A Garden You Never Get to See
Planting seeds for the future
By Susan Rothenberg
I don’t know much about hip-hop. Until this summer, I didn’t know much about Alexander Hamilton beyond the ten-dollar bill in my wallet. After reading rave reviews of Lin-Manuel Miranda’s hit Broadway musical, Hamilton, I decided to watch some YouTube videos with songs from the show. The first song I listened to was, “Wait for It,” which is the most beautiful song I’ve heard in years.
I downloaded the whole soundtrack that day. In the course of a few 12-hour car trips, I pretty much memorized the whole show. My family is tired of Hamilton, but I love it, although I still haven’t mastered Lafayette’s tongue twisting rap lyrics on “Guns and Ships.”
The overarching theme of the musical is Hamilton’s obsession with his legacy. Hamilton moves through the show as a man in a hurry, intent on leaving a lasting mark on the new nation. The young, scrappy, and hungry immigrant sees great possibilities where others only see grave risks.
But at the end of the show, as he is dying, Hamilton utters these words: “What is a legacy? It’s planting seeds in a garden you never get to see.”
Like Moses leading God’s people to the Promised Land, Hamilton received only a glimpse of America’s future. The fullness of his vision is only realized after he is long gone from the scene.
Could Alexander Hamilton have imagined his legacy would include an award-winning Broadway musical written in hip-hop?
In working with churches, I’ve discovered it is sometimes difficult for leaders to imagine, much less trust, what they cannot see. Many decide to hold on as tightly as they can to the church they have always known instead of letting go and planting seeds in anticipation of the new thing God is creating, which may be:
A future church with more brown faces than white.
A future church with less organ music and more hip-hop.
A future church less invested in buildings and more invested in changing lives.
A future church happening in the streets instead of a sanctuary with pews.
Jesus knew about legacies. He said: “Very truly, I tell you, unless a grain of wheat falls into the earth and dies, it remains just a single grain; but if it dies, it bears much fruit” (John 12:24). We know Jesus is right, but it is difficult for congregations to trust that promise. But that is how this “legacy” stuff seems to work in the Kingdom of God.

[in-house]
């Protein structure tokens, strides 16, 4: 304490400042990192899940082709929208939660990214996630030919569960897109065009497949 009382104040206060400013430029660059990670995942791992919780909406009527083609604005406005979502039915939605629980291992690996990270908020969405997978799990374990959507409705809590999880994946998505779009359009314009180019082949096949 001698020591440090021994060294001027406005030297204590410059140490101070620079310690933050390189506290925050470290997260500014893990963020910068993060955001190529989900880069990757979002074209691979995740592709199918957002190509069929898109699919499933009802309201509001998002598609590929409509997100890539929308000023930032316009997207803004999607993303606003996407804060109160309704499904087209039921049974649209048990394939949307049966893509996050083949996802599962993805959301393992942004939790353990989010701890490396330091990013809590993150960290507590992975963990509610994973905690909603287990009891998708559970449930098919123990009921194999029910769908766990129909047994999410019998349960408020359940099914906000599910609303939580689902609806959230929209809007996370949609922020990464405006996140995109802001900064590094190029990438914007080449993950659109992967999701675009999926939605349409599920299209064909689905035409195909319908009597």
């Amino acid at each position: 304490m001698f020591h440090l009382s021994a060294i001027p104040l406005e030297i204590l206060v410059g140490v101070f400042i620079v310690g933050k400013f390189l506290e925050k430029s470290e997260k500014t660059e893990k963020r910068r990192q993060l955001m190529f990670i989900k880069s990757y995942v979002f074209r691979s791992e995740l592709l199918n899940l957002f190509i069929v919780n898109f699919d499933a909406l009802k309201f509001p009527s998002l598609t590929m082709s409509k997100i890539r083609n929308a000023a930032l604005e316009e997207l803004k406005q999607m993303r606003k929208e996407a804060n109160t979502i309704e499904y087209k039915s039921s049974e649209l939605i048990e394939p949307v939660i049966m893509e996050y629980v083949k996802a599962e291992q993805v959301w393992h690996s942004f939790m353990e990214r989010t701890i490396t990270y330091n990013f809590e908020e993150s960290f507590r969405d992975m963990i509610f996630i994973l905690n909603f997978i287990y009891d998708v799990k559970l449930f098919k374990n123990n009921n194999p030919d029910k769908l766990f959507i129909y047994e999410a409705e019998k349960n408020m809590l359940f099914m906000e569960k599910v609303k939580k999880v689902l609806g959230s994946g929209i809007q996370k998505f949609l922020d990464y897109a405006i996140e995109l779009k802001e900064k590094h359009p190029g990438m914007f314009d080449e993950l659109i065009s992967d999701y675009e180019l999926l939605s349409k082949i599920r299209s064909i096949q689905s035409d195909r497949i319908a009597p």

Presbyterian minister, Reverend Eugene “Freedom” Blackwell, recently died at the age of 43. From the moment we met in 2008 when I served as a seminary intern at his first church, I knew that Freedom was a deeply committed disciple of Jesus Christ, gifted with a vision of God’s dream for the neighborhood in which God called him to serve – Homewood, one of Pittsburgh’s most racially segregated and impoverished neighborhoods
Freedom could make me crazy because he had very little patience with paperwork and procedure. He felt more at home hanging out and sharing the love of Jesus with “everyday people” on the street than sitting in a session meeting. Eventually, he understood his call was to minister to the people who wouldn’t set foot in church.
Some of our “decently and in order” rules for starting something new in the PC(USA) frustrated Freedom to no end. When he faced the sticky question of how a new church could become self-sustaining in a neighborhood with one of the lowest average household incomes in Pennsylvania, I remember him saying, “I guess some people can’t afford Jesus.”
He started a new church anyway. Freedom was persistent, inviting people from all over the presbytery to Homewood, encouraging bankers and bartenders, rich and poor, black people and white people, to come and see what Jesus was up to in the neighborhood Freedom loved with his whole heart.
House of Manna, the church Freedom and his wife Dina “Free” Blackwell started on the street corners of Homewood, began to grow and thrive, supported by leaders of Presbyterian and non-Presbyterian churches large and small, and eventually by local foundations who were blessed by Freedom’s vision.
This past June, the cancer Freedom battled for almost three years began to spread through his body. Yet, one of the last public speeches Freedom gave was to the General Assembly in Portland where he served as the overture advocate on behalf of Pittsburgh Presbytery, calling the PC(USA) to substantively address the worsening plight of African American men. The overture calls for the creation of funds for programs that disciple, educate and help black men to rise up in five cities, and the effort has been named, “Freedom Rising” in Freedom’s honor.
Could Freedom have imagined his legacy would include a national commitment to reach out to men in Homewood and similar neighborhoods in five American cities?
The gifts of the Holy Spirit are seeds we hold in our hands, but we hold them only for a season. They are seeds harvested from gardens planted by our ancestors and entrusted to us so we can plant new gardens. In the “Unglued Church,” we encourage congregations to consider how the seeds may be planted to support the mission of Jesus Christ in the world.
It takes deep faith to plant seeds for a garden you will not live to see. It takes deep faith to trust in the promise of new life. But it is the kind of courage and faith the church desperately needs.
Susan Rothenberg is an at-large teaching elder in Pittsburgh Presbytery. She has served as pastor to a small church and currently serves on the presbytery’s COM as well as in leadership of The Unglued Church Project. She is married and has two amazing kids. See her personal blog at https://lostinwonderblog.wordpress.com/